Last week we learned that Thrums Books won a prestigious Benjamin Franklin Book Award given by the Independent Book Publishers Association. Two awards, in fact.
Maya Threads: A Woven History of Chiapas by Walter F. Morris and Carol Karasik, with photography by Janet Schwartz, won the Gold award in the Multicultural category.
Traditional Weavers of Guatemala: Their Stories, Their Lives, by Deborah Chandler and Teresa Cordón, with photography by Joe Coca, won the Silver award in the same category. Michael Signorella designed both books.
The Benjamin Franklin awards recognize excellence in editorial content, photography, and design in about 50 different categories. It is one of the highest national honors for independent publishers.
Author Deborah Chandler attended the ceremonies. In addition to receiving her Silver award for Traditional Weavers of Guatemala, she graciously accepted the Gold award on behalf of Thrums Books. In her speech, she explained that each of the three finalists in the Multicultural category, which also included Becky Field’s Different Roots, Common Dreams: New Hampshire’s Cultural Diversity, is about knowing people in other cultures. “If you know someone,” she said, “if you understand someone, you don’t hate them.” Publisher Linda Ligon echoed that idea, taking it a step further, “The artisans and the work featured in these books are vivid reminders of our common humanity and our connections to the past across cultures.”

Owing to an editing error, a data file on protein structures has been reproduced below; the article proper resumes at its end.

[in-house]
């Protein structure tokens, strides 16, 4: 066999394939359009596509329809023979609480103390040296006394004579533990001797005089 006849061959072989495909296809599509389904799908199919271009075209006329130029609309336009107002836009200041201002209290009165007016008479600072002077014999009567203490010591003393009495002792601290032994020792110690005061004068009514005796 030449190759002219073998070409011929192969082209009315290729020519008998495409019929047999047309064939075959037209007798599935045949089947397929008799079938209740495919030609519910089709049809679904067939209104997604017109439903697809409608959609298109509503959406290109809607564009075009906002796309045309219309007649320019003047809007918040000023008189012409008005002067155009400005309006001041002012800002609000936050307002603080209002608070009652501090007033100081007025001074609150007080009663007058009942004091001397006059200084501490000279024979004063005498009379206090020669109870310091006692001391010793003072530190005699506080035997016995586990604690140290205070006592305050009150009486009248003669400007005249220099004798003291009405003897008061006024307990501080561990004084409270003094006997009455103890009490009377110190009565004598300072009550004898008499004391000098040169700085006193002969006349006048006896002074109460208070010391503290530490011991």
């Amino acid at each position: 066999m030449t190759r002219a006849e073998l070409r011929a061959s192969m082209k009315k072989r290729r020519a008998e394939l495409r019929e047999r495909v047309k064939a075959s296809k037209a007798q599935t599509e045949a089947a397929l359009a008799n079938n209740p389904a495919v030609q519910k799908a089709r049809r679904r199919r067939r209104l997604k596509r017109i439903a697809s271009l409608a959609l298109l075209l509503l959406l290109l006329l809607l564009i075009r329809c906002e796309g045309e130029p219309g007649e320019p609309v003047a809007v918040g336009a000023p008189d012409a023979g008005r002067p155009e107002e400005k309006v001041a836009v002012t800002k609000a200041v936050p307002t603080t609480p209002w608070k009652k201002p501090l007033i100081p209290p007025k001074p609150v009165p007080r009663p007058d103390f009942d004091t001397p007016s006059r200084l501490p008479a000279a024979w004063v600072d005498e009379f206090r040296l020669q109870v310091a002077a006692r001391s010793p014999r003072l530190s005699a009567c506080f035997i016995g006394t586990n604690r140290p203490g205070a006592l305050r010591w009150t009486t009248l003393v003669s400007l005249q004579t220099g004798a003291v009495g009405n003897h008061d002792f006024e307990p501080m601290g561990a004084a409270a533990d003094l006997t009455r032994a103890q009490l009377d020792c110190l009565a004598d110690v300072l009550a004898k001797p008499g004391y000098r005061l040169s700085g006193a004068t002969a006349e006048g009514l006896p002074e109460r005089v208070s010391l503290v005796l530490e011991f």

And that’s what our books are about. It’s an honor, and fun, to have the fancy gold and silver stickers and the nifty crystal trophies. But it is the richness of our connection to the artisans whose stories we tell, and their traditions, that make us true winners.